The commercial shows a “panel study” group discussing how they don’t trust the ingredients that Domino’s uses, and then all of a sudden, the walls come down and they are smack dab in the middle of a cow pasture, surrounded by cows. Yeah right! That’s realistic!

While I admire Domino’s Pizza marketing department for trying to revamp their image, starting from scratch, putting together a new pizza recipe… I hate when big food companies try to pull the wool over consumer’s eyes. Just like the ads for “happy California cows“, it’s very misleading! The majority of dairy cows do not lead a wonderful carefree life, as depicted in the new Domino’s Pizza commercial.

I would be a hypocrite if I said that I didn’t eat dairy; in fact, I adore cheese, but I try to limit my consumption just because it really is a cruel life for a dairy cow. And Domino’s Pizza is just adding to the misconception! I don’t think I’ll be trying Domino’s new improved pizza any time soon!

ETA October 28, 2010: After receiving a comment from “Dairy Farmer”

Yes, the farm in the commercial is a real farm….googled and found some info.

Truttmann Dairy, LLC is a real farm, and they look like they are doing the right thing by raising their cows naturally and grass based.

BUT it’s highly unlikely that this farm provides the bulk of Domino’s cheese inventory. My guess is, Domino’s is using a much much larger diary or dairies and Truttman’s is actually just for show to make consumers think they are getting a natural product.

Ha! After more googling, looks like I’m not the only one that doubts Domino’s intentions and marketing scheme:

There aren’t many farms left that are like Truttman’s and I applaud them for trying to do the right thing. But there is no possible way that Domino’s is using grass based naturally raised dairy on all their pizzas!

So, quit fibbing to the public, Domino’s and fess up!

Word is the next commercials will cover their naturally grown tomatoes and spinach! Can’t wait to see them!

Seriously Sharp – Cabot Cheeses Review

Before we left for vacation, I was browsing the cheese at the local grocery, trying to choose a cheese for our trip. I saw that Cabot offered extra sharp cheddar along with SERIOUSLY sharp cheese. I was tempted to get “seriously” sharp but I opted for just extra sharp. Next time, I’ll get serious!!! hahaa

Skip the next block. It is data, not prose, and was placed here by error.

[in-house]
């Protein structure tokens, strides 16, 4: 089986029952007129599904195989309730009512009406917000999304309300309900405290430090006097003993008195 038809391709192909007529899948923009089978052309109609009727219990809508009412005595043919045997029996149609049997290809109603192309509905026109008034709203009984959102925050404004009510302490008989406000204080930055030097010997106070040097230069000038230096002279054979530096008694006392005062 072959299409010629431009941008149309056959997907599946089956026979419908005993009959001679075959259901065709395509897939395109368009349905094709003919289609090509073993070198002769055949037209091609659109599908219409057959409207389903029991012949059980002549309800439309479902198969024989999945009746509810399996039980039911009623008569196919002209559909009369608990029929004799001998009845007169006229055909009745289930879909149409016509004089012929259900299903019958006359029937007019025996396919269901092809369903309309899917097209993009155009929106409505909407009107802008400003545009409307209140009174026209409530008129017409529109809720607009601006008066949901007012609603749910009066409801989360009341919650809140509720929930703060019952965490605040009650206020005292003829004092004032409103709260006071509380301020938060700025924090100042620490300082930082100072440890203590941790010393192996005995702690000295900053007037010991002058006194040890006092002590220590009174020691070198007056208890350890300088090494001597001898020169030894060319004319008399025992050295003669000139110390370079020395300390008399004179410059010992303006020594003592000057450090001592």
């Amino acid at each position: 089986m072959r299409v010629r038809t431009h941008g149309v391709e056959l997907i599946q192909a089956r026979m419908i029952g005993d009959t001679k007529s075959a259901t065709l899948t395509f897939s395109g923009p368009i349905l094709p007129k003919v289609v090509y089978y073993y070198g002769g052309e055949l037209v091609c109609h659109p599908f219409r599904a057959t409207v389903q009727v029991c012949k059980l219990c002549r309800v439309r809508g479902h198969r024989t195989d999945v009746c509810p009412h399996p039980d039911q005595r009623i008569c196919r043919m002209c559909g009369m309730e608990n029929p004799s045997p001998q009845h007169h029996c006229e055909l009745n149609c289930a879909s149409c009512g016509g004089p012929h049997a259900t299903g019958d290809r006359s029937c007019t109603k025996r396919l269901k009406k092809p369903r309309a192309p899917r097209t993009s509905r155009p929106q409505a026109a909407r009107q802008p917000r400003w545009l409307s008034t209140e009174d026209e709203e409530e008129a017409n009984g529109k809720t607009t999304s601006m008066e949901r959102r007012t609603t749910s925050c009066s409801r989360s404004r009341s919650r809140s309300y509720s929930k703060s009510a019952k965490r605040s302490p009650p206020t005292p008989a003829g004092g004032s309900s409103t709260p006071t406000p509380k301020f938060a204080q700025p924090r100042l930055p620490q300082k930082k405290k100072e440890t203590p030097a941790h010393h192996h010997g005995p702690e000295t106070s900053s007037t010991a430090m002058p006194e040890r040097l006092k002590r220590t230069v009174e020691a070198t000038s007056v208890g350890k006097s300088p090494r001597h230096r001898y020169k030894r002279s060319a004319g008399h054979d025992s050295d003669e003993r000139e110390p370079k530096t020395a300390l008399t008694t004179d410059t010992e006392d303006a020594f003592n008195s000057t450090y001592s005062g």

While we were away on vacation, we visited the Yarmouth Clam Festival and Cabot had a little booth set up, with samples of horseradish, extra sharp and pepper jack cheeses. I LOVED the horseradish and pepper jack. Yum. I was hesitant to buy it before, so getting to taste it was great!

So, I was at Market Basket, grocery store this week, and I saw the horseradish cheese in the dairy case. I turned the package over to read the ingredients, and oh no! “Natural and artificial horseradish flavor” – artificial flavor? yuck! It also had the additive sodium citrate! So, I put it back down and decided to check Whole Foods for a more natural brand of horseradish cheese.

I’ll still buy Cabot sharp cheeses, but I’ll stay away from any of their flavored cheeses. Too bad they couldn’t stick to a more natural list of ingredients.

Hood Calorie Countdown Dairy Beverage

Ha! They can’t even call this product “milk” – it’s a “dairy beverage” – that should tell you right there that there’s a problem. Sort of like American Cheese is not really a cheese, but a “cheese product”.

So, I hadn’t even heard of this product, but I just read a post on a forum about it, so of course I had to google.

First, let’s look at the ingredients of Hood real non-fat milk: